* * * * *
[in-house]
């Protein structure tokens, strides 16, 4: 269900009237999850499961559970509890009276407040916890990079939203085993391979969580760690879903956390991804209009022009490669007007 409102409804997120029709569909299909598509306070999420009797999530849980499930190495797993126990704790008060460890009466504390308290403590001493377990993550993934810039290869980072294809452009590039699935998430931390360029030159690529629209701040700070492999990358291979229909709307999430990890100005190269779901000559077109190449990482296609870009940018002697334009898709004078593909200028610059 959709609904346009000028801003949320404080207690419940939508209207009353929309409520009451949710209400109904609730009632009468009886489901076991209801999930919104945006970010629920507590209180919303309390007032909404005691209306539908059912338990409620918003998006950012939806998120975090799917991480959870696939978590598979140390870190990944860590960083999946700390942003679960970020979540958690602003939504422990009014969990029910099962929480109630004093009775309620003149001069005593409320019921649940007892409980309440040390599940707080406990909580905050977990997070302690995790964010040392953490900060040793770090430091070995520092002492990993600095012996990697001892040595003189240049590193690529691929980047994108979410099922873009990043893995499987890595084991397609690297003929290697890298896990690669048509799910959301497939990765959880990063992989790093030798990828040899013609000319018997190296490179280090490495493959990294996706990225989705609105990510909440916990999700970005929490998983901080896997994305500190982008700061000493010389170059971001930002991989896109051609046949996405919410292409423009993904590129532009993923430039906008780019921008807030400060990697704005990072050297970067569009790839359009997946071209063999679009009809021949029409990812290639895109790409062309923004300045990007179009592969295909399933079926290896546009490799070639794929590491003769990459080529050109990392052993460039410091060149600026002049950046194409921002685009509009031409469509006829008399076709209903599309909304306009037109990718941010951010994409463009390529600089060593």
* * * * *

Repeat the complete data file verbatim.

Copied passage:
[in-house]
């Protein structure tokens, strides 16, 4: 269900009237999850499961559970509890009276407040916890990079939203085993391979969580760690879903956390991804209009022009490669007007 409102409804997120029709569909299909598509306070999420009797999530849980499930190495797993126990704790008060460890009466504390308290403590001493377990993550993934810039290869980072294809452009590039699935998430931390360029030159690529629209701040700070492999990358291979229909709307999430990890100005190269779901000559077109190449990482296609870009940018002697334009898709004078593909200028610059 959709609904346009000028801003949320404080207690419940939508209207009353929309409520009451949710209400109904609730009632009468009886489901076991209801999930919104945006970010629920507590209180919303309390007032909404005691209306539908059912338990409620918003998006950012939806998120975090799917991480959870696939978590598979140390870190990944860590960083999946700390942003679960970020979540958690602003939504422990009014969990029910099962929480109630004093009775309620003149001069005593409320019921649940007892409980309440040390599940707080406990909580905050977990997070302690995790964010040392953490900060040793770090430091070995520092002492990993600095012996990697001892040595003189240049590193690529691929980047994108979410099922873009990043893995499987890595084991397609690297003929290697890298896990690669048509799910959301497939990765959880990063992989790093030798990828040899013609000319018997190296490179280090490495493959990294996706990225989705609105990510909440916990999700970005929490998983901080896997994305500190982008700061000493010389170059971001930002991989896109051609046949996405919410292409423009993904590129532009993923430039906008780019921008807030400060990697704005990072050297970067569009790839359009997946071209063999679009009809021949029409990812290639895109790409062309923004300045990007179009592969295909399933079926290896546009490799070639794929590491003769990459080529050109990392052993460039410091060149600026002049950046194409921002685009509009031409469509006829008399076709209903599309909304306009037109990718941010951010994409463009390529600089060593």